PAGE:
The Stories Behind the Hymns

Hymns Sung at Worship
August 26, 2012
Elizabeth Deibert
The Stories Behind the Hymns

Martin Luther’s “A Mighty Fortress Is Our God” has often been called the “Battle Hymn of the Reformation” and has been translated into almost every known language. It was perhaps the single most powerful hymn of the Reformation, as it was a great source of strength and inspiration for those who were persecuted and even martyred for their convictions.   The story that Luther took a tavern song from the bar and changed the words is mostly legend.   Luther did compose both words and tune, proving that he was not just a theologian but a musician as well.  (mudcat.org)

Isaac Watts was said to be so enamored with poetry as a child that he often rhymed his ordinary conversations.   Among his best known hymns are Joy to the World and Jesus Shall Reign, along with this classic Our God Our Help in Ages Past.   Many of his hymns are rhymed versions of the psalms, as it was common for the church to sing the psalms in worship.   It is said that he was complaining to his father as a teen that the psalter music sung in church was impossible to sing and his father said, “So write something better.”  So he did.  He wrote 600 rhyming hymns.  (lectionary.org)

Amazing Grace is one of the most recognizable songs in the English-speaking world, perhaps sung as often as 10 million times each year.    Newton was a slave trader, and there’s a legend that when he converted to Christianity, he got inspired to write this hymn, and then released all the slaves he had brought to England.   But this is not true.   Yes, Newton was a slave trader, and yes, he did have a profound conversion experience while on the ship, but it was due to his life being spared after a terrible storm.    He eventually gave up the slave trade and went into the ministry as an Anglican priest.   It was at least eight years after he wrote the hymn, that he began to denounce his involvement in the slave trade.   This story just goes to show that Christian maturity is a long process.    Conversions may happen overnight, thanks to God’s amazing grace, but changed lives, that “twas blind but now I see” part – that can take much longer.   (Wikipedia and Snopes)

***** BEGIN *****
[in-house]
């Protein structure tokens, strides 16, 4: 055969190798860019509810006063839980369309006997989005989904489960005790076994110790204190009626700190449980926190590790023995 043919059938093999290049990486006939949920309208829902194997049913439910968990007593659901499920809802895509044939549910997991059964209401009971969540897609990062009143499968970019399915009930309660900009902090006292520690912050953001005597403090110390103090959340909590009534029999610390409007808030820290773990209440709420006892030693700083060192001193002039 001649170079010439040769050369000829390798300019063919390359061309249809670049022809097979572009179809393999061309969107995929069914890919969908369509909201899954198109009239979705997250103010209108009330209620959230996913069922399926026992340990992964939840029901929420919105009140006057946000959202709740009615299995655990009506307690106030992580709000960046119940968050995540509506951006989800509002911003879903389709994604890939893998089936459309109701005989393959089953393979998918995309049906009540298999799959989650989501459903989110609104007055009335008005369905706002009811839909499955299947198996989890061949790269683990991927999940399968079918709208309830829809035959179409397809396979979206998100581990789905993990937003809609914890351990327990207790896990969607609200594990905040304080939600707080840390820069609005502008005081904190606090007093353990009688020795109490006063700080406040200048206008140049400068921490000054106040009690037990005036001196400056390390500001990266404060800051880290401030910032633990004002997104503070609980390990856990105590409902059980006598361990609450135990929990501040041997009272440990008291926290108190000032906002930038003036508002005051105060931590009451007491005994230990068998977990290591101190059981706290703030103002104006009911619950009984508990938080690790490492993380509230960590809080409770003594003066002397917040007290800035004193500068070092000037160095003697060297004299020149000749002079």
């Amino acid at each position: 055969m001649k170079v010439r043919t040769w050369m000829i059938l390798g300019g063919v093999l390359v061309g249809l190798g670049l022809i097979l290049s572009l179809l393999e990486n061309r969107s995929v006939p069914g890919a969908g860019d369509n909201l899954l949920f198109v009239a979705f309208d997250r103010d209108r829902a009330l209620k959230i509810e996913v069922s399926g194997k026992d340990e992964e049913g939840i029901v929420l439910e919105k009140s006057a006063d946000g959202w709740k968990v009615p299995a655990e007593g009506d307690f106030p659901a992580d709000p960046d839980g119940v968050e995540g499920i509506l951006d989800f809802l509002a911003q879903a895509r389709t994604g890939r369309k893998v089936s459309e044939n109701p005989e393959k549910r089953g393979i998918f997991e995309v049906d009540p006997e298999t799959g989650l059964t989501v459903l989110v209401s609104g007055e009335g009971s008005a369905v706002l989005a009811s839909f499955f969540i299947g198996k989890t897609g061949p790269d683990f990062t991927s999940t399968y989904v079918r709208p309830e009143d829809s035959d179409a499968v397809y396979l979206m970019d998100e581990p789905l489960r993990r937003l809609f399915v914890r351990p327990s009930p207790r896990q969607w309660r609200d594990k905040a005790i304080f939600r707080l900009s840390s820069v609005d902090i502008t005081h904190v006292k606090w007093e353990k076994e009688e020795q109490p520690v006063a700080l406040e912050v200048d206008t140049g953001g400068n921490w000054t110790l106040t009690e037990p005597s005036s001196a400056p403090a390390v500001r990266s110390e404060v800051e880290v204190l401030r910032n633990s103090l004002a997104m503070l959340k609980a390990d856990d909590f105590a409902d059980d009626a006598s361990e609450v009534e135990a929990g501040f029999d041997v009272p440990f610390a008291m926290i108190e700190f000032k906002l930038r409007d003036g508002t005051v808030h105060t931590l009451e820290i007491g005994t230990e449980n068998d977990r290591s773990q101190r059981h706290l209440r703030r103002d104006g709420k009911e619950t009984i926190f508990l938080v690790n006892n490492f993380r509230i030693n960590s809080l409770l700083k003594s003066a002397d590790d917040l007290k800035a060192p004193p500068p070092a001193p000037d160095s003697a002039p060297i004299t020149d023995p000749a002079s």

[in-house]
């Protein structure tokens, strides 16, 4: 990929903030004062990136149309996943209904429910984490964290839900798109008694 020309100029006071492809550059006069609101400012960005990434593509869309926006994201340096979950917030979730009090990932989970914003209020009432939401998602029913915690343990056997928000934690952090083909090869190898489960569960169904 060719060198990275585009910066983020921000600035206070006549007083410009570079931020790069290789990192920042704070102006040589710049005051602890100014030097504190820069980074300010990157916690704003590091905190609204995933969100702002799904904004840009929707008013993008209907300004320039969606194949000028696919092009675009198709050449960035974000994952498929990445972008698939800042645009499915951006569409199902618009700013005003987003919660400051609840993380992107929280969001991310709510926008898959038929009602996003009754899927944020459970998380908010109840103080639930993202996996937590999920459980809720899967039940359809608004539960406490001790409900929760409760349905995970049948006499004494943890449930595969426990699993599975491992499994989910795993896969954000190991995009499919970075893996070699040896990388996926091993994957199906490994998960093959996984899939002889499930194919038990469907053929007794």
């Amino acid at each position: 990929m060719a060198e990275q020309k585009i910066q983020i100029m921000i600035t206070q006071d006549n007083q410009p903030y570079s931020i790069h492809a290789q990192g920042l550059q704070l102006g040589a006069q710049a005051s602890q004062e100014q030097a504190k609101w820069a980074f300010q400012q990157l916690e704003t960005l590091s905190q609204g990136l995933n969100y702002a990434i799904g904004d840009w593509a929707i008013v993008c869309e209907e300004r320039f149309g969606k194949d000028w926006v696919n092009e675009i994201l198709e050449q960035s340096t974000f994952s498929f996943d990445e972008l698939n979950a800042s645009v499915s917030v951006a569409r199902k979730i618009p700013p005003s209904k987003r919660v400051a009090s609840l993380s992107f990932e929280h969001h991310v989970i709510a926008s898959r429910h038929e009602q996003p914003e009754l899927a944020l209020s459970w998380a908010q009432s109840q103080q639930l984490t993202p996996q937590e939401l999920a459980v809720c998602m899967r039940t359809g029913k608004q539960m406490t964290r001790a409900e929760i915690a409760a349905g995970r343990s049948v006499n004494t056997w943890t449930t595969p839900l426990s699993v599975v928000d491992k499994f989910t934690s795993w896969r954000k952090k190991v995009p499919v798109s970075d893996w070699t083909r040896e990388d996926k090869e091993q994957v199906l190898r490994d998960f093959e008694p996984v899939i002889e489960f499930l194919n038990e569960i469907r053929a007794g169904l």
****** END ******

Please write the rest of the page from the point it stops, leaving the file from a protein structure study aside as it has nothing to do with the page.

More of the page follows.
This hymn was written after several traumatic events in Spafford’s life. The first was the death of his only son in 1871 at the age of four, shortly followed by the great Chicago Fire which ruined him financially (he had been a successful lawyer). Then in 1873, he had planned to travel to Europe with his family, but he sent the family ahead while he was delayed on business. While crossing the Atlantic, the ship sank rapidly after a collision with another ship, and all four of Spafford's daughters died. His wife Anna survived and sent him a telegram telling him that she was "Saved alone . . ." Shortly afterwards, as Spafford traveled to meet his grieving wife, he was inspired to write these words as his ship passed near where his daughters had died.   (wikipedia)